It said homelessness was a State Government responsibility.

“Council aims to assist homeless individuals in all cases where possible, including providing information on support services listed in the Sunshine Coast Housing and Homelessness Directory and contacting relevant support groups.”

However, Mr Wadeson was offered no such information and instead issued a warning for a fine.

In a statement, the Department of Housing and Public works did not respond to specific questions regarding the current lack of shelters and emergency accommodation on the Sunshine Coast.

It said it was addressing homelessness by providing a homeless hotline, funding for homeless services, and planned to build affordable social homes on the Sunshine Coast.

The department said it “prioritises people who are homeless, or at risk of homelessness. It’s hard to be at your very best without a safe, secure roof over your head”.

Recovering from surgery

According to a local community worker, Mr Wadeson was just one of approximately 1,600 people sleeping rough on the Sunshine Coast, and just one of many who have fallen victim to such treatment at the hands of Sunshine Coast Council and police.

Mark Ellis from the Maroochy Neighbourhood Centre said homeless people had long been moved on at all hours of the night, regardless of their health conditions, or back story.

He said he knew of another man who, after undergoing hip surgery, had to lie on concrete slabs out of the public’s eye, in order to recover, or risk being moved on.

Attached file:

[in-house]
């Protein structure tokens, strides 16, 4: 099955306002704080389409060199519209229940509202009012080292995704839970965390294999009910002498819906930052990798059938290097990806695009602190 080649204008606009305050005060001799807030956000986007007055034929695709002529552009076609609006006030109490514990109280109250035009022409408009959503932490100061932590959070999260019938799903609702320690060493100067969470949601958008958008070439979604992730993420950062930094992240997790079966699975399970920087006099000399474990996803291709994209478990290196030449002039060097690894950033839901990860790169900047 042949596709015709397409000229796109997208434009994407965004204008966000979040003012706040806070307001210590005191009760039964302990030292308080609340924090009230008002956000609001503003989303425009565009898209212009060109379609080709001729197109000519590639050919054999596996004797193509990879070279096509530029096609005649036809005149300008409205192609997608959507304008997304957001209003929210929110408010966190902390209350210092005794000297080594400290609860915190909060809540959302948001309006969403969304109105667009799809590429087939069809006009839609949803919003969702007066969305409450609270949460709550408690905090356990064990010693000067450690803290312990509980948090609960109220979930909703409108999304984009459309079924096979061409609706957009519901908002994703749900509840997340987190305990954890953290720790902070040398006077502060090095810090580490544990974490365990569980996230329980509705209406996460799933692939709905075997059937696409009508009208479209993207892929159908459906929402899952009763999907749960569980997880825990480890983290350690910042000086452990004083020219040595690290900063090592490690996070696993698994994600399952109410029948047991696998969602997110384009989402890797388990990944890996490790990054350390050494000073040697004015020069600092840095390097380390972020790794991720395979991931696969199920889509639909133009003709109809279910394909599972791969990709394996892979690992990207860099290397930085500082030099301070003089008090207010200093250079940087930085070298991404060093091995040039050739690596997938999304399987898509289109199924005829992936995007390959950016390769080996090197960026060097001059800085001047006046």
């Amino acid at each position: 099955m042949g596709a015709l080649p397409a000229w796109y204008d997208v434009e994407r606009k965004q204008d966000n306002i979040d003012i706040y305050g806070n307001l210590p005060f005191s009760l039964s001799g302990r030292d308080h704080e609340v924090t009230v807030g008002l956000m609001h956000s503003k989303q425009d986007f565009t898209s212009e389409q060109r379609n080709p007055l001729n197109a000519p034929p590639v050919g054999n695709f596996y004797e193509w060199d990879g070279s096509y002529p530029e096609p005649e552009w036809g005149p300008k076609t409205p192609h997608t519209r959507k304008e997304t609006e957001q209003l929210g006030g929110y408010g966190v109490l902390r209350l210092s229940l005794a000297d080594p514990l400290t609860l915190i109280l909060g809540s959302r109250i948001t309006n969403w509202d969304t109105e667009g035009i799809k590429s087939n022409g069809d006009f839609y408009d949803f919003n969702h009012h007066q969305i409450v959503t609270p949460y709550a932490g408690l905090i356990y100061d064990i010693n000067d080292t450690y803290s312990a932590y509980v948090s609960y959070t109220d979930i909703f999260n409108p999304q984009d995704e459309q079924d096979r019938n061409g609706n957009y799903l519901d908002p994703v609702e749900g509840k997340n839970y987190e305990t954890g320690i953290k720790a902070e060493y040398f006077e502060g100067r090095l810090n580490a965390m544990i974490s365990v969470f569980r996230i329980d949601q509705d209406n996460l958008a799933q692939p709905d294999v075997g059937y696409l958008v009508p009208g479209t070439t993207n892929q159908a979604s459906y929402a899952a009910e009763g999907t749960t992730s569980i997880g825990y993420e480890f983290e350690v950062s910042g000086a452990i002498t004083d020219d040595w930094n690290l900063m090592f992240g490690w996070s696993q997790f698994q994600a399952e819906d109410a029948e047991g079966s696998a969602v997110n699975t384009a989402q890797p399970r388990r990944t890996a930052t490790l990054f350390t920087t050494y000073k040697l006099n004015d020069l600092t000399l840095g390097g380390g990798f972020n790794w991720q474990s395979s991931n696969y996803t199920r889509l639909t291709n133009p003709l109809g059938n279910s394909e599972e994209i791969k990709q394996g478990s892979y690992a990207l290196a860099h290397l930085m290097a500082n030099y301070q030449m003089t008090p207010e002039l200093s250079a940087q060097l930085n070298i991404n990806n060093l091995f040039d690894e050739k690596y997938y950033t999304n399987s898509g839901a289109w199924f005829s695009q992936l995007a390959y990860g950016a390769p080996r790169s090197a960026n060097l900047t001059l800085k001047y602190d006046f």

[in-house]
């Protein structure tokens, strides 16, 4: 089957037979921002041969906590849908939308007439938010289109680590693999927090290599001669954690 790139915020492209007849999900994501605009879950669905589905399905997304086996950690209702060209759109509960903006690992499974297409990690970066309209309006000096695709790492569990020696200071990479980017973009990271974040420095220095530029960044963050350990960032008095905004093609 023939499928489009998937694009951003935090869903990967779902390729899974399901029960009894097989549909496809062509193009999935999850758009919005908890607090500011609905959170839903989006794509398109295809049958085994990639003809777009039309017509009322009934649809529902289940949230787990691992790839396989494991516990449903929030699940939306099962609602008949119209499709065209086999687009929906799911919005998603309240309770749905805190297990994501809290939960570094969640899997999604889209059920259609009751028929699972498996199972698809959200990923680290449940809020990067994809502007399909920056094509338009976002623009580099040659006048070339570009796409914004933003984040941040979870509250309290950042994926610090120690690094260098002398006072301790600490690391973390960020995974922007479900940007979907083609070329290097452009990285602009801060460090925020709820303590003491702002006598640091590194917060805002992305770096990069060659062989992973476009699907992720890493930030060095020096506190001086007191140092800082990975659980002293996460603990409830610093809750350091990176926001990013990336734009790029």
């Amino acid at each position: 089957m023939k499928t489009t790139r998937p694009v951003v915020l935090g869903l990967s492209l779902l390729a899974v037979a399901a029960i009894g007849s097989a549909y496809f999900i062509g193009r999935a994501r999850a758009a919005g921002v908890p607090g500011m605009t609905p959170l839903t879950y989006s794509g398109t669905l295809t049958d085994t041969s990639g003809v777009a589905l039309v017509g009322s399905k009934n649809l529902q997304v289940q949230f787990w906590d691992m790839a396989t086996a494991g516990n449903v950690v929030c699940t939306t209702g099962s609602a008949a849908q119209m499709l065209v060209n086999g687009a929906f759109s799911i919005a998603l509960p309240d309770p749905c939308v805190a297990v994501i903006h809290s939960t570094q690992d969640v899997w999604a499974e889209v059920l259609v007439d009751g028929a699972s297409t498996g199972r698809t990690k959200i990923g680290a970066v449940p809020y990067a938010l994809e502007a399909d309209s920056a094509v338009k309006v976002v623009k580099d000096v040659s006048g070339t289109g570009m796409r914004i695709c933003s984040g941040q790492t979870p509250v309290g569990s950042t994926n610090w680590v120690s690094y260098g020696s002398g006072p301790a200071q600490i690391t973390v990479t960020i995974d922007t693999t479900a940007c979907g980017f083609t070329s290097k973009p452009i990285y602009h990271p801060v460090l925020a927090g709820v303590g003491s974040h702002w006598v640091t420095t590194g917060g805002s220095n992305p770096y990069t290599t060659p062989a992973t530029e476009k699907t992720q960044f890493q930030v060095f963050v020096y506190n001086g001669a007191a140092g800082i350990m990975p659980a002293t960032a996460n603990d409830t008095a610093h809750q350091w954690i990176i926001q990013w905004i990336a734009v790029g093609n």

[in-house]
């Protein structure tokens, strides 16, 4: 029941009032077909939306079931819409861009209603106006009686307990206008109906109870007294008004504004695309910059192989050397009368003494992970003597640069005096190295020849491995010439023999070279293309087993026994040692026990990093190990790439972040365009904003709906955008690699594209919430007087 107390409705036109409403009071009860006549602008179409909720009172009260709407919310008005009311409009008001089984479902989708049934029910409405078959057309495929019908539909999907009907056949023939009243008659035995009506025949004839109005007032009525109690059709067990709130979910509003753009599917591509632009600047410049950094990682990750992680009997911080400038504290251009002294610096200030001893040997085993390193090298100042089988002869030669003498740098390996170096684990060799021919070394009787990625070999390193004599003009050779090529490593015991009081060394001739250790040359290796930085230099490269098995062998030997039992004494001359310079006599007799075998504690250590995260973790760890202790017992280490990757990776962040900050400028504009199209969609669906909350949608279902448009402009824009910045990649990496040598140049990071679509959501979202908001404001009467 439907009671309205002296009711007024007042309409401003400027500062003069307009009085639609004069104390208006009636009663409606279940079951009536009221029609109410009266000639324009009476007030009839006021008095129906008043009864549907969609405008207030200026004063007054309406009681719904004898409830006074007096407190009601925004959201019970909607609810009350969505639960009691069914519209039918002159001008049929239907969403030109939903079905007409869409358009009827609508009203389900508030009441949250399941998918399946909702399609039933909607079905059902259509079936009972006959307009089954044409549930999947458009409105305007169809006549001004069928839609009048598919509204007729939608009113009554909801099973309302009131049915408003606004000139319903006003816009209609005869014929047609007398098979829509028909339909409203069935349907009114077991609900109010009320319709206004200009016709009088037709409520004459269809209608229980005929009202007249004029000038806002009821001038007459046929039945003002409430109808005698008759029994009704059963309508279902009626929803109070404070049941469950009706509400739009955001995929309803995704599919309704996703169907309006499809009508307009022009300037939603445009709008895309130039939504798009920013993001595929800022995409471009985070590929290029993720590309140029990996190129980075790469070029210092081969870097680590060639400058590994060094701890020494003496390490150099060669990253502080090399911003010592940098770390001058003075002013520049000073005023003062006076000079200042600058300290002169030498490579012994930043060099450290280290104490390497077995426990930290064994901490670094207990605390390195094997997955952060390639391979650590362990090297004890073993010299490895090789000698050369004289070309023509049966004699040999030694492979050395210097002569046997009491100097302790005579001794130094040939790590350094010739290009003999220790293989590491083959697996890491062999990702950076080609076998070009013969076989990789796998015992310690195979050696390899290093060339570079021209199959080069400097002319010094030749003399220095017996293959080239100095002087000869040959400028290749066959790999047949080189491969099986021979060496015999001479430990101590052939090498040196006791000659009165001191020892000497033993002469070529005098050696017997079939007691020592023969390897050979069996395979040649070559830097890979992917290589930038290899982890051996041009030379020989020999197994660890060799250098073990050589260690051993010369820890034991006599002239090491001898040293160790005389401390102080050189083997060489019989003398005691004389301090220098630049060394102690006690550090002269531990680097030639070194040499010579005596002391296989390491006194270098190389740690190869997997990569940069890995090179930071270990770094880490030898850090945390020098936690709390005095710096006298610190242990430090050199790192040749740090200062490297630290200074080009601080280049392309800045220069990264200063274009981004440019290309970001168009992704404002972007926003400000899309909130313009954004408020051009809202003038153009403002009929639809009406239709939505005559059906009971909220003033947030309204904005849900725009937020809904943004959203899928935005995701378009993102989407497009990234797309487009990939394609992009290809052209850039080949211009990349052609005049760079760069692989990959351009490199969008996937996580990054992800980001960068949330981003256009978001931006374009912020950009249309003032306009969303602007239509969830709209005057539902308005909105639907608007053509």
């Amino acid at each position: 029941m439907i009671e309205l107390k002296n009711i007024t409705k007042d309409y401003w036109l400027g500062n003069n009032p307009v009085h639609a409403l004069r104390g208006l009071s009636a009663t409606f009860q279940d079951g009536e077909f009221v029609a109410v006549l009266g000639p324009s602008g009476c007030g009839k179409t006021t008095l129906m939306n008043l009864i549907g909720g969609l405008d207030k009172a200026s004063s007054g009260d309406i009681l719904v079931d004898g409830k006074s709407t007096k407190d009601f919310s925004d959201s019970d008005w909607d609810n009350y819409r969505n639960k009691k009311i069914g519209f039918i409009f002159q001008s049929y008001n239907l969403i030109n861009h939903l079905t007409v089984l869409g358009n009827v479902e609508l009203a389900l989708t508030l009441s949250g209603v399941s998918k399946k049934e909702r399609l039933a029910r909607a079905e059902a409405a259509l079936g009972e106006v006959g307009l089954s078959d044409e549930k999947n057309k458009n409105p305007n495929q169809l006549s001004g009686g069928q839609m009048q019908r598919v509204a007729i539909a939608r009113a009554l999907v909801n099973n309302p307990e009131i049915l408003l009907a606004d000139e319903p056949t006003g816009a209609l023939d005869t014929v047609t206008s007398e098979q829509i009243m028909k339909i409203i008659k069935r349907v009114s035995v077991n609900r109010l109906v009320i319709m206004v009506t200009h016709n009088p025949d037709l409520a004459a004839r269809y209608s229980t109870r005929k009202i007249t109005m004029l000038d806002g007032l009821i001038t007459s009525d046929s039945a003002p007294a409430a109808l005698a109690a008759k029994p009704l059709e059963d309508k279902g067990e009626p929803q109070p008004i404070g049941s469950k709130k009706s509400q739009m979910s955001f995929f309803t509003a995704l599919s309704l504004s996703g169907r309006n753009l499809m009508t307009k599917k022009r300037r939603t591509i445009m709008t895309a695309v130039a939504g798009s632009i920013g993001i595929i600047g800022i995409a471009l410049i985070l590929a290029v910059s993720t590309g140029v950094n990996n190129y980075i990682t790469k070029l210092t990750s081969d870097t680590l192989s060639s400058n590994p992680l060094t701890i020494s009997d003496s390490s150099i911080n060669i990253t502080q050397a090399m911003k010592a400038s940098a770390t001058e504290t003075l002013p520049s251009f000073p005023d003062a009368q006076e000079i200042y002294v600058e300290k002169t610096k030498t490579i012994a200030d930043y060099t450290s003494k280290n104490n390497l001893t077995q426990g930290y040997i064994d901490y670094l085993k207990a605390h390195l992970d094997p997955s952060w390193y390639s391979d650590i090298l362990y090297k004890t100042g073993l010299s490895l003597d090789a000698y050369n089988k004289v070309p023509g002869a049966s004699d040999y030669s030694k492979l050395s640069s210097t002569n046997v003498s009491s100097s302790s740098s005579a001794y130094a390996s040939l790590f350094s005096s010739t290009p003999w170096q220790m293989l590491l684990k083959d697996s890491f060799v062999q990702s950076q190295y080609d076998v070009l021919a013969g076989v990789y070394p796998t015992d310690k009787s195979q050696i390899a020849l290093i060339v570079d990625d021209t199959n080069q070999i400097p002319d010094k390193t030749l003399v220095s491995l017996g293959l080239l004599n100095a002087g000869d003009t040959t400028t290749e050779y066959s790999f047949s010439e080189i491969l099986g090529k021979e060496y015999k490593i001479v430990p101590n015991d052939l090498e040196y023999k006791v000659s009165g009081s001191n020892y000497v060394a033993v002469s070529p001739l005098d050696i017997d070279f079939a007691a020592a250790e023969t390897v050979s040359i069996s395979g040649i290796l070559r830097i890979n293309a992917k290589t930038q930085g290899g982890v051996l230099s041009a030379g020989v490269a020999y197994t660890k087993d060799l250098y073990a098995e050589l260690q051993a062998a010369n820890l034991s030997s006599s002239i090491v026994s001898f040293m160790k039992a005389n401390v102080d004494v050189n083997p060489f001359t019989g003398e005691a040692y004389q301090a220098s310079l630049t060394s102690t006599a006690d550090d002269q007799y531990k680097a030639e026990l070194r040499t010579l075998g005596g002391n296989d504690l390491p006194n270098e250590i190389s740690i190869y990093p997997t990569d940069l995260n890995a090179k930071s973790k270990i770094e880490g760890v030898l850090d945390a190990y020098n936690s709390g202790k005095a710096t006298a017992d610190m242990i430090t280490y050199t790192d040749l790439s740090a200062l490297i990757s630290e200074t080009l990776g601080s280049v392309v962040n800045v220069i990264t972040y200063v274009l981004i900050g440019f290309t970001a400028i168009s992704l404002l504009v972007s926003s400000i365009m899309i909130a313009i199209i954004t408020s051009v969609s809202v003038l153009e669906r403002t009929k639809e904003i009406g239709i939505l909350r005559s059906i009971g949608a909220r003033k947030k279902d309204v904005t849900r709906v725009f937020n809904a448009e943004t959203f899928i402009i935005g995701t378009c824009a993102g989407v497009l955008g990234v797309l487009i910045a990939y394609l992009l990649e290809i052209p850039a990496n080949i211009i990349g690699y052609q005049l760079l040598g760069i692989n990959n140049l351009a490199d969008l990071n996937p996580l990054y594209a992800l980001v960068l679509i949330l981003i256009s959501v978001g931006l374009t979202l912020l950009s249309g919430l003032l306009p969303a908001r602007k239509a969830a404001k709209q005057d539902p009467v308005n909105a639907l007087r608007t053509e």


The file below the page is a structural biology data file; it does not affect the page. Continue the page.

“The guy can barely walk and the same thing happens to him,” he said.

After Mr Wadeson spoke with the ABC, other homeless people have came forward to say they had also been issued formal notices from the council.

No sleep, no help, no mental health

According to Mr Ellis, the council was only exacerbating people’s situations and often caused their mental health to decline due to sleep deprivation over weeks and months.

“They are moved on day and night,” he said.

“I often hear people telling me that homeless people are aggressive. It’s not that they’re aggressive — it’s just that they are sleep deprived.

“They get maybe an hour, two hours, that’s it max, your mental health just gets worse, anxiety levels go through the roof.”

Animals ‘treated better’

Mr Ellis said these people spent a lot of time “just walking or moving around trying to find a place they can actually sit”.

“We seriously treat our animals better than we treat our people.

“If there was a homeless dog on the street, we would come up give it a pat give it a feed, even look at taking it home, give it a check, make sure it’s OK, or if not get it to a shelter where it would get fed, get a bed, get a vet to check it over.

“Homeless people don’t even get that, they just get ‘You can’t stay here, move on’.”

Mr Ellis said no level of government wanted to help.

“Council doesn’t want to take responsibility, the State Government says it’s not up to them, and the Federal Government is not giving anything to it. Even looking at this year’s budget — nothing about homelessness,” he said.

“We as a community need to stand up and say enough is enough, we need to actually change the way decision makers think, because at the end of the day, they’re not thinking about homelessness, they’re thinking about what’s going to get them over the line [come election time].

“But we all need to take responsibility for people sleeping rough on the street, it’s about saying ‘Hey, this isn’t good enough, you need to look at this, and this has to be a priority ‘.”

Topics:

community-and-society,

homelessness,

police,

law-crime-and-justice,

government-and-politics,

housing,

charities-and-community-organisations,

community-organisations,

ethics,